Tuesday, July 23, 2013

Wynns Coonawarra 2013 releases

Wynns Coonawarra 2013 releases

With Wynnsday just over a week away, it's time to cast our gaze in a Wynns-ward direction 

Having tried the wines this week - and my clairvoyant hat for a second, I'm tipping that there will be no shortage of attention given to the new 2010 Wynns John Riddoch. It is, to my palate at least, amongst the finest John Riddoch releases since the 2004 and back to the 1998 before that. It's a superb Cabernet that will live forever. Even despite the price hike I'd say it is worth a bottle or two.

The other wines in this new lineup are more than handy too, even if they aren't always to my taste. Quality is very high indeed.

There is, of course, one glaring exception. One wine that is not like the others. Unfortunately for Wynns, that wine is arguably the most important one too.

I'm talking about the Black Label Cabernet, and this year it's from the 2011 vintage, a year that really was a particularly tricky one in Coonawarra. So tricky, in fact, that quite a few producers are skipping it altogether, moving right along from brilliant 2010 to (also brilliant) 2012 and forgetting the light, leafy wines of 2011 ever happened.

Of course not everyone struggled, and some of the pre-release 2011's I tried when in Coonawarra recently weren't that bad. Yet there is no disguising the fact that the wines are very different from the vintages either side, and often not for the better (like with the Black Label).

Anyways, let one wine not dictate the form of the release, for there is much goodness here.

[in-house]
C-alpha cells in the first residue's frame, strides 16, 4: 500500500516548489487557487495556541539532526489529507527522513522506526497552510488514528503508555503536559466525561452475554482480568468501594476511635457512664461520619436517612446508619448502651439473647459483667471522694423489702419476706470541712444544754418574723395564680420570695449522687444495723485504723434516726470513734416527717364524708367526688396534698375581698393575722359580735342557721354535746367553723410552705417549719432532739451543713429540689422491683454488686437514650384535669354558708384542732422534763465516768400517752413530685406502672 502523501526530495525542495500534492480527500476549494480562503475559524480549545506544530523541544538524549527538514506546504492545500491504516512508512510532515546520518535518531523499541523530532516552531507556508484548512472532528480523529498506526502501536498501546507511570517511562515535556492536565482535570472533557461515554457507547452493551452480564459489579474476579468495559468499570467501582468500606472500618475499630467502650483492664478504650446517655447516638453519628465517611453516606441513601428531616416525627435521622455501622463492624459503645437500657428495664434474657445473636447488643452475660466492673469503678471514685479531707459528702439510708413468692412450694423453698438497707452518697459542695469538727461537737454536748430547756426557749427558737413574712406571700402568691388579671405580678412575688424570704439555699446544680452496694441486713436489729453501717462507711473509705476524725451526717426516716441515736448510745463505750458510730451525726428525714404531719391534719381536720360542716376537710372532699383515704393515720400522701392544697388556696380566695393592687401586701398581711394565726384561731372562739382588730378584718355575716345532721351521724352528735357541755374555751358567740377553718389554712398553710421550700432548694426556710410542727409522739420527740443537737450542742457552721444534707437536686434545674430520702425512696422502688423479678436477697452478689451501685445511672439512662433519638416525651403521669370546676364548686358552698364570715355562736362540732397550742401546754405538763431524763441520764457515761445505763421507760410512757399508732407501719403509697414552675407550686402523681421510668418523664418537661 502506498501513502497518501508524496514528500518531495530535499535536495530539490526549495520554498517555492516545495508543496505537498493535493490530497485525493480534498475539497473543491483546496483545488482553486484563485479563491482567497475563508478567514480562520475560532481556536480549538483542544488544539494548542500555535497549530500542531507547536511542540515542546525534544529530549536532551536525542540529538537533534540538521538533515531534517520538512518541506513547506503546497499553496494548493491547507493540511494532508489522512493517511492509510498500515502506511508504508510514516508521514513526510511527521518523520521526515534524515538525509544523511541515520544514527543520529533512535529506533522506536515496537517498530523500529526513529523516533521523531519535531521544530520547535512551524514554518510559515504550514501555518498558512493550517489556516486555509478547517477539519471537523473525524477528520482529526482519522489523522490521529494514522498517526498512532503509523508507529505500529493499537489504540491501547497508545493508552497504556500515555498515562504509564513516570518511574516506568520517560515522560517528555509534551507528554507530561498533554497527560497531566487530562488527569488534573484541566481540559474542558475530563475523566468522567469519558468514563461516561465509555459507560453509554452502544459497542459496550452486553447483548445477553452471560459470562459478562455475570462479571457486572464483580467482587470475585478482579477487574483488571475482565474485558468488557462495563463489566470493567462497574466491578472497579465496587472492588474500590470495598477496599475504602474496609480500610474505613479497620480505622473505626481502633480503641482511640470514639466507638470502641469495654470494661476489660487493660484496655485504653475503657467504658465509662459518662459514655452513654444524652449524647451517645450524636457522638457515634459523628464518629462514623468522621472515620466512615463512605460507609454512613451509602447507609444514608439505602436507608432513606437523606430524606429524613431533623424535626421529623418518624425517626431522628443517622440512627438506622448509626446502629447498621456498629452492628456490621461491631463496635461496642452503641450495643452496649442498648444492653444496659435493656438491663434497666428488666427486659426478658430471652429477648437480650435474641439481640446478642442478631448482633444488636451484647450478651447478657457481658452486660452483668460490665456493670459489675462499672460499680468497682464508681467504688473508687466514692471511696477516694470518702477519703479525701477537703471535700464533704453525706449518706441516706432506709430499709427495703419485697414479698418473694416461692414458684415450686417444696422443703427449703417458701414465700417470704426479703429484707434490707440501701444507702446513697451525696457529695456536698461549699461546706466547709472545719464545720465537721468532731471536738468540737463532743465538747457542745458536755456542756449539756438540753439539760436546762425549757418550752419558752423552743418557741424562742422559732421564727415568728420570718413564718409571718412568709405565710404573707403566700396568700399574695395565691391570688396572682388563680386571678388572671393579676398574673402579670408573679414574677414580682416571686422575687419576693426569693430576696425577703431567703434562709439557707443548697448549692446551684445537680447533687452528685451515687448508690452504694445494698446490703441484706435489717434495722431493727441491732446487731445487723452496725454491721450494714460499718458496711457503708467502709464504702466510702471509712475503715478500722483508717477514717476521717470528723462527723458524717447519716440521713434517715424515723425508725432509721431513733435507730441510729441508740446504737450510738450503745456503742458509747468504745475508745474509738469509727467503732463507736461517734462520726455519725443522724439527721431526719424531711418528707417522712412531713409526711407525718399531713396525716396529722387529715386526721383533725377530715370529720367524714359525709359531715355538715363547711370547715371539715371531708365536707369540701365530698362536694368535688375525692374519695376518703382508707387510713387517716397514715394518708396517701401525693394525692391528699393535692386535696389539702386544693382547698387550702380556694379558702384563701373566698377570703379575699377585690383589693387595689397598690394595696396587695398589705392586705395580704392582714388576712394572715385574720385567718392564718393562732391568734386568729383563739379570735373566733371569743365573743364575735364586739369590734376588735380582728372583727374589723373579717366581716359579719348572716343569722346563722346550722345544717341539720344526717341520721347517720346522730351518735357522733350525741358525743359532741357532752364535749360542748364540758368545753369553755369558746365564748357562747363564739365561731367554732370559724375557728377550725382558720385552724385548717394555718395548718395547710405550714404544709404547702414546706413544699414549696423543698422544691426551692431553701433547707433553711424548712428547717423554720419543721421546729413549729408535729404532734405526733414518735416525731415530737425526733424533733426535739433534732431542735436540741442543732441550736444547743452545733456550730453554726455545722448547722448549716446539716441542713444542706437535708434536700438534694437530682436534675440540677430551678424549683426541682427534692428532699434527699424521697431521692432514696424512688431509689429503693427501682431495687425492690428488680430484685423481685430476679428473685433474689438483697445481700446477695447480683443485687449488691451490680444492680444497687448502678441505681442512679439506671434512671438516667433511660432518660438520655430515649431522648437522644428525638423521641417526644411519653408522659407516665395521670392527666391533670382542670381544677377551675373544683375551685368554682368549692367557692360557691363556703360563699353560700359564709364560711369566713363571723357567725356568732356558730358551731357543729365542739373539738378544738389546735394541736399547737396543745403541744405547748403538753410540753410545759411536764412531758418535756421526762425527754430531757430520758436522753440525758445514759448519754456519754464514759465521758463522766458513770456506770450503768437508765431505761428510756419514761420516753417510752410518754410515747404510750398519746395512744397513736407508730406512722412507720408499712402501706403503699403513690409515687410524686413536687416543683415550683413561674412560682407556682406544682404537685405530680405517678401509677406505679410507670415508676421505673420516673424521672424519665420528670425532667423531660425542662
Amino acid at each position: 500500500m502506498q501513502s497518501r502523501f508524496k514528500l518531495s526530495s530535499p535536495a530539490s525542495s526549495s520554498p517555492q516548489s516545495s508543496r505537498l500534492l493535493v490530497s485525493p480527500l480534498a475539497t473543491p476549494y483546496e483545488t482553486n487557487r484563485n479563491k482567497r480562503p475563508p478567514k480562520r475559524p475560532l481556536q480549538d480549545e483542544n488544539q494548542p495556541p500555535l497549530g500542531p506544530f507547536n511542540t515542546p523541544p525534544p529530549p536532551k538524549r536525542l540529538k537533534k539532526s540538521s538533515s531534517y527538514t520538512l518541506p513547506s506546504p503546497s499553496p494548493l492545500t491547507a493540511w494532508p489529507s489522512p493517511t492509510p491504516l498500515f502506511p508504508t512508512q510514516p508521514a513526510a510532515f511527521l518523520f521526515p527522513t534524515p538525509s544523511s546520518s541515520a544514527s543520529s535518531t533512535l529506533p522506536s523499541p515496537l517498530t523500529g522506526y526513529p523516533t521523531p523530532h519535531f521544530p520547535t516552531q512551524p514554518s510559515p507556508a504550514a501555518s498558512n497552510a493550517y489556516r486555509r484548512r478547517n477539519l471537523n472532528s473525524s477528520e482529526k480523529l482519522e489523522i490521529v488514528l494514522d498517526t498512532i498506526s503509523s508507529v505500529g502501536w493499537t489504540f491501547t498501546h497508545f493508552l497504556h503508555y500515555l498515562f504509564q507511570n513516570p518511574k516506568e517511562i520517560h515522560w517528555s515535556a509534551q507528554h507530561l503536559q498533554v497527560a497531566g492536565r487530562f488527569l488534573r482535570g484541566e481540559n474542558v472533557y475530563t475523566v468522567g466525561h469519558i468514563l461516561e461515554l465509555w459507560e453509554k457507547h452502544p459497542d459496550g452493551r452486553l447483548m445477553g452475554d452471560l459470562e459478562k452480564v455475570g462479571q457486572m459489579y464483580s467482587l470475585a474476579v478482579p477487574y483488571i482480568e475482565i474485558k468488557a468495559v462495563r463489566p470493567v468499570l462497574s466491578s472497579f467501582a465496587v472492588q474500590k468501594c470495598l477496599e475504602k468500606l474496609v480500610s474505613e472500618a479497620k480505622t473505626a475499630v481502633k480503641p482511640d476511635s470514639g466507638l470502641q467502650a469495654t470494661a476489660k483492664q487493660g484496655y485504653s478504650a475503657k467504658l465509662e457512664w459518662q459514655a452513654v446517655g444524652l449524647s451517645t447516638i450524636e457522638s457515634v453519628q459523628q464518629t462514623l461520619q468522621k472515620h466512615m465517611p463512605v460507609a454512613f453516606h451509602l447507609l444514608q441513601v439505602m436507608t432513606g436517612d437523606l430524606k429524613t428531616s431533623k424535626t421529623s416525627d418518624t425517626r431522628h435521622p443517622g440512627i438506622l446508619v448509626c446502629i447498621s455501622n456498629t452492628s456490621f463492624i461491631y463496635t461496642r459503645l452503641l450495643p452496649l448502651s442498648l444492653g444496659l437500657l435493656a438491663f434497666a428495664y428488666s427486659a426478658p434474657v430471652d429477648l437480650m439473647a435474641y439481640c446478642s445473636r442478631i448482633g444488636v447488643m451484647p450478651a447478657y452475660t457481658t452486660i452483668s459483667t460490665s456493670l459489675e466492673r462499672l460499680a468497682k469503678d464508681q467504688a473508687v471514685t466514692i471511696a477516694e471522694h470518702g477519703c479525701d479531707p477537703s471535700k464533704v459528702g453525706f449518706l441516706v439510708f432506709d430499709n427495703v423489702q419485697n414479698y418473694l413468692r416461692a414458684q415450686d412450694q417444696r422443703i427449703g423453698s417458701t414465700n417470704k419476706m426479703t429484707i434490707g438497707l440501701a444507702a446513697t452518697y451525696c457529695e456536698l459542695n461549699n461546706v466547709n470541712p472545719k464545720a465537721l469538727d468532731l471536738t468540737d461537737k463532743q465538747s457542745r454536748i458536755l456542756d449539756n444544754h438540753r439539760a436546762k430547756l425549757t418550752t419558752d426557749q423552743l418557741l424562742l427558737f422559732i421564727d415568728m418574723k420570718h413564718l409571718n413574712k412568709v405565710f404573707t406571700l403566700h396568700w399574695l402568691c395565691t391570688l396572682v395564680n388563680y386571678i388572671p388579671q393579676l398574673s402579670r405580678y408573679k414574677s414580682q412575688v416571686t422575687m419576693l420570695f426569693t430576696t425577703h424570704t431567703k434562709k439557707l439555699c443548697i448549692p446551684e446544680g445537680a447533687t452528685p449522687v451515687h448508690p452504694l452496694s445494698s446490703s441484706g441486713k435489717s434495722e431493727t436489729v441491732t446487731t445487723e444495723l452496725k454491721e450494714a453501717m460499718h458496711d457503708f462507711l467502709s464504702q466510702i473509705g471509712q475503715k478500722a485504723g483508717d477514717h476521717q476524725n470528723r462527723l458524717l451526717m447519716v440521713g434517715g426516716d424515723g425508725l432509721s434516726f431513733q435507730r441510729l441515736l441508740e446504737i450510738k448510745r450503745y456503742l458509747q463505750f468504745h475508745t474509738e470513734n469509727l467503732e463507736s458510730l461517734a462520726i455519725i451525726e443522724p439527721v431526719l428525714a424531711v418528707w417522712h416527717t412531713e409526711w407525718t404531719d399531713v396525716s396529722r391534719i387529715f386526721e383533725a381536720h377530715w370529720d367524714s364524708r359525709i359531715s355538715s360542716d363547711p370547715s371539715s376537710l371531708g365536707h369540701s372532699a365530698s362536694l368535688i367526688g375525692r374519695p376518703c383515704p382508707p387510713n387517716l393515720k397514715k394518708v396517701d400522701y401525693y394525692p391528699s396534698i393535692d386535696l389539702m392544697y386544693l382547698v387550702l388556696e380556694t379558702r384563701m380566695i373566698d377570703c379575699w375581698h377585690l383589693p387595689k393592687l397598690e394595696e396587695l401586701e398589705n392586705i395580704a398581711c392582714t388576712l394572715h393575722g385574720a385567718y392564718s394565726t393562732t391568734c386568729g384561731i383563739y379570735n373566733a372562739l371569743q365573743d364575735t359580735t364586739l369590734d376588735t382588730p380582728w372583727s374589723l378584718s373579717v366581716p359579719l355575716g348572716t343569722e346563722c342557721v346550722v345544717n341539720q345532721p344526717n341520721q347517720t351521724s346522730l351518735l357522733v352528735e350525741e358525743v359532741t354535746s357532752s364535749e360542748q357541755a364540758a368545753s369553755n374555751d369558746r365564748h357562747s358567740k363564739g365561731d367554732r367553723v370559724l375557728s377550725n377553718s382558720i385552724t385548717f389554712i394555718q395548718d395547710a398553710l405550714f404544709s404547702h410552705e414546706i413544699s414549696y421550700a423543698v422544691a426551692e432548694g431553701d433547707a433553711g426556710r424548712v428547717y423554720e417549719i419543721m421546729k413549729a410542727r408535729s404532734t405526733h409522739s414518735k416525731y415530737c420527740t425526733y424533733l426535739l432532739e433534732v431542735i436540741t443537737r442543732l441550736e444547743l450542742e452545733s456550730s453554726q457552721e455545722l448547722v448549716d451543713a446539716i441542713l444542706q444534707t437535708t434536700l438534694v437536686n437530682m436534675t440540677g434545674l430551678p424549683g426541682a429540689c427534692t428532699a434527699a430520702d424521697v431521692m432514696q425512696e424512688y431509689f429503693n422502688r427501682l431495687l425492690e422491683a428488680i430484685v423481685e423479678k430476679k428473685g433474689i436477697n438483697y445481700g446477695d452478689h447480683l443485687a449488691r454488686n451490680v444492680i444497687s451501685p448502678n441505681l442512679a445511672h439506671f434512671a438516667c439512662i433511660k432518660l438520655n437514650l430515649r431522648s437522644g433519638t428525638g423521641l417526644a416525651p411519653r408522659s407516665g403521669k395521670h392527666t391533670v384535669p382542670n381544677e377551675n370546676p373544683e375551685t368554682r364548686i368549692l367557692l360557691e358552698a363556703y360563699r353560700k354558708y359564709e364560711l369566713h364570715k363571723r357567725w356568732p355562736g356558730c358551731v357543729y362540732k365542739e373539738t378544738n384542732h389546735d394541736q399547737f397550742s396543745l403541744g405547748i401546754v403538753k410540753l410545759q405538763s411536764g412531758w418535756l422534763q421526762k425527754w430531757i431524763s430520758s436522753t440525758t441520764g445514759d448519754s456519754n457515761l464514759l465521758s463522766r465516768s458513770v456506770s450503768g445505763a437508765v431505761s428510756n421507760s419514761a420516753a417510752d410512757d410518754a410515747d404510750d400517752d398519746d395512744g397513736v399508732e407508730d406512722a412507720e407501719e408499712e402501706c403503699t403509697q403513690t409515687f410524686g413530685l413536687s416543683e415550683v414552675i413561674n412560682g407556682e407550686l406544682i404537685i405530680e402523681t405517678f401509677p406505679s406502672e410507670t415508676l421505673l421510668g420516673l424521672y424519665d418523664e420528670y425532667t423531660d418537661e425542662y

My notes below are from a serious of tastings, with most wines looked at on Friday and then again on Monday afternoon - largely to see how they progressed. I've included my notes from a shorter tasting at the winery back in early June when I tasted some of these as pre-releases, along with a look at the Messenger last week. 

I'm also interested to hear what of these wines would you consider buying - a Black Label to keep the vertical going? White Label Shiraz for bargain drinking? Let me know.

The wines:

Wynns White Label Shiraz 2012 13.5% $19.95 
Woah. What a release this is! Perhaps the best Wynns 'White Label' Shiraz in years and in classic form. Pulpy, juicy but with restraint. Full and vibrant purple flavours. Lovely easy drink really and even after being opened for 3 days it still looked bright and energetic. Really good. Buy. 17.5/20, 91/100

Wynns Black Label Cabernet Sauvignon 2011 14% $44.95
Immediately a different wine. There is a hint of greenness (though not necessarily an unripe wine), the nose more restrained, leafier and with tobacco and much less dark fruit. Actually the key ingredient missing here is fruit, for the shape really isn't all that bad. Lots of acidity on the palate and an astringency to the tannins that aren't completely desirable, but it still feels carefully massaged, mid-weight and clever enough. But in the context of the wines around it, this is a somewhat inferior beast and ultimately hard to warm too. 16.3/20, 87/100

Wynns Messenger Cabernet Sauvignon 2010 13.5% $70
I'm still not quite convinced by this. Don't get me wrong, it is still a very nice wine, yet against the Riddoch it feels a little docile, a little too purple and with an almost oak drawn softness. I think I just want a bit more drive, though many will warm to the almost elegant nature. Somehow I think I'll be proved wrong in years to come. 17.7/20, 92/100+

Wynns Messenger Cabernet Sauvignon 2010 13.5% $70
(Tasted on the 9th July)
Drawn from the dry-grown Messenger block, planted in 1985.